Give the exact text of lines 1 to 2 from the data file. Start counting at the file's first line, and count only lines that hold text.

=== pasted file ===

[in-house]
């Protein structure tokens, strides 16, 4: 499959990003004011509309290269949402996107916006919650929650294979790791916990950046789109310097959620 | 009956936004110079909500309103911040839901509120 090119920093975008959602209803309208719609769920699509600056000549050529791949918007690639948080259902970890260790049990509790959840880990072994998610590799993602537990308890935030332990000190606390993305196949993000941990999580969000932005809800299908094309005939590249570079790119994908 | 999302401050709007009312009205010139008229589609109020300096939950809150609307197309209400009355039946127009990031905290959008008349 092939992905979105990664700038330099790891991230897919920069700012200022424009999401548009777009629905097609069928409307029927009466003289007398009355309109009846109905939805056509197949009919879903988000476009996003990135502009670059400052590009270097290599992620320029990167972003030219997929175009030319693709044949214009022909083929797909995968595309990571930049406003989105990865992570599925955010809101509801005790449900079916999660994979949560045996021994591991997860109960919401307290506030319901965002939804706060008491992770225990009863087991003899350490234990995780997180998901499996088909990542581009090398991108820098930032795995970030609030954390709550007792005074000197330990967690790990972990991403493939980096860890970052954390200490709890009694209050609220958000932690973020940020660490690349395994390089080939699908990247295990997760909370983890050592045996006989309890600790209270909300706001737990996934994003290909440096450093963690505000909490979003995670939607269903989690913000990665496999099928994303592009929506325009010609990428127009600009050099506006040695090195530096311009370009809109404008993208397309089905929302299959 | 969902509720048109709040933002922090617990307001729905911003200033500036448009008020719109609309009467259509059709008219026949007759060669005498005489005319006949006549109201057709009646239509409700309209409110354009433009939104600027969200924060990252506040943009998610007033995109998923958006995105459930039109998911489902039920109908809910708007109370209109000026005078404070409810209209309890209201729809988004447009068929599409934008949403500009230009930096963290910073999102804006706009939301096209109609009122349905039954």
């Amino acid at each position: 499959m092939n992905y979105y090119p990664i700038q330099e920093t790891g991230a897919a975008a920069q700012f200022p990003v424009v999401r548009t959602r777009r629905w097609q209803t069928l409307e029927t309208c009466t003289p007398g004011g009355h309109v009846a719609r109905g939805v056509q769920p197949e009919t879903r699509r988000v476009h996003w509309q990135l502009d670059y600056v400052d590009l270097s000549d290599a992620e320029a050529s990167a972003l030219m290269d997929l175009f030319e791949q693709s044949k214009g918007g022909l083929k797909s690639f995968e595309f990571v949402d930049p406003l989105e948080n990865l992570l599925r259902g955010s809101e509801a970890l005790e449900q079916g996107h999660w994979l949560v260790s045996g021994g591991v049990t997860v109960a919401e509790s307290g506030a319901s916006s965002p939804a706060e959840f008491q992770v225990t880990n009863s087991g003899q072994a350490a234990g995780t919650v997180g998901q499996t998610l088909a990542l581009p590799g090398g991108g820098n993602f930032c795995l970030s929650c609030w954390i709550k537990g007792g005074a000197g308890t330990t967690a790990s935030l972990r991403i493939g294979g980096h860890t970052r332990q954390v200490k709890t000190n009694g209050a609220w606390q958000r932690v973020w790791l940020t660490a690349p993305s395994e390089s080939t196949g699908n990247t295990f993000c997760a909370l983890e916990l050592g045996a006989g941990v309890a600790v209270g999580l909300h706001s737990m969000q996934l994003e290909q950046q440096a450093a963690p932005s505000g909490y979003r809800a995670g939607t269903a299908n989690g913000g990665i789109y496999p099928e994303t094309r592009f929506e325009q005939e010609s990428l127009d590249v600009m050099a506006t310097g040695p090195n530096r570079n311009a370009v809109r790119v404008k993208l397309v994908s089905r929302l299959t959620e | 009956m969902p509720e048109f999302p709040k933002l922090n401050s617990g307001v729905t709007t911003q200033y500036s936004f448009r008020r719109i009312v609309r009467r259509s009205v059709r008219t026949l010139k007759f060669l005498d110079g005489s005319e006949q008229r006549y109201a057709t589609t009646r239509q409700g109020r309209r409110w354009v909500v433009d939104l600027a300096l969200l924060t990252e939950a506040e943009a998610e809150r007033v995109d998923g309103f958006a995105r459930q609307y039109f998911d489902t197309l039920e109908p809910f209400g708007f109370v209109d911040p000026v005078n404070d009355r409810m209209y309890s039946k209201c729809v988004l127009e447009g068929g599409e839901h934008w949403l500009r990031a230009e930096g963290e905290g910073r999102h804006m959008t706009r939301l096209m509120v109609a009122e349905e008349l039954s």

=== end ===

[in-house]
């Protein structure tokens, strides 16, 4: 499959990003004011509309290269949402996107916006919650929650294979790791916990950046789109310097959620 | 009956936004110079909500309103911040839901509120 090119920093975008959602209803309208719609769920699509600056000549050529791949918007690639948080259902970890260790049990509790959840880990072994998610590799993602537990308890935030332990000190606390993305196949993000941990999580969000932005809800299908094309005939590249570079790119994908 | 999302401050709007009312009205010139008229589609109020300096939950809150609307197309209400009355039946127009990031905290959008008349 092939992905979105990664700038330099790891991230897919920069700012200022424009999401548009777009629905097609069928409307029927009466003289007398009355309109009846109905939805056509197949009919879903988000476009996003990135502009670059400052590009270097290599992620320029990167972003030219997929175009030319693709044949214009022909083929797909995968595309990571930049406003989105990865992570599925955010809101509801005790449900079916999660994979949560045996021994591991997860109960919401307290506030319901965002939804706060008491992770225990009863087991003899350490234990995780997180998901499996088909990542581009090398991108820098930032795995970030609030954390709550007792005074000197330990967690790990972990991403493939980096860890970052954390200490709890009694209050609220958000932690973020940020660490690349395994390089080939699908990247295990997760909370983890050592045996006989309890600790209270909300706001737990996934994003290909440096450093963690505000909490979003995670939607269903989690913000990665496999099928994303592009929506325009010609990428127009600009050099506006040695090195530096311009370009809109404008993208397309089905929302299959 | 969902509720048109709040933002922090617990307001729905911003200033500036448009008020719109609309009467259509059709008219026949007759060669005498005489005319006949006549109201057709009646239509409700309209409110354009433009939104600027969200924060990252506040943009998610007033995109998923958006995105459930039109998911489902039920109908809910708007109370209109000026005078404070409810209209309890209201729809988004447009068929599409934008949403500009230009930096963290910073999102804006706009939301096209109609009122349905039954």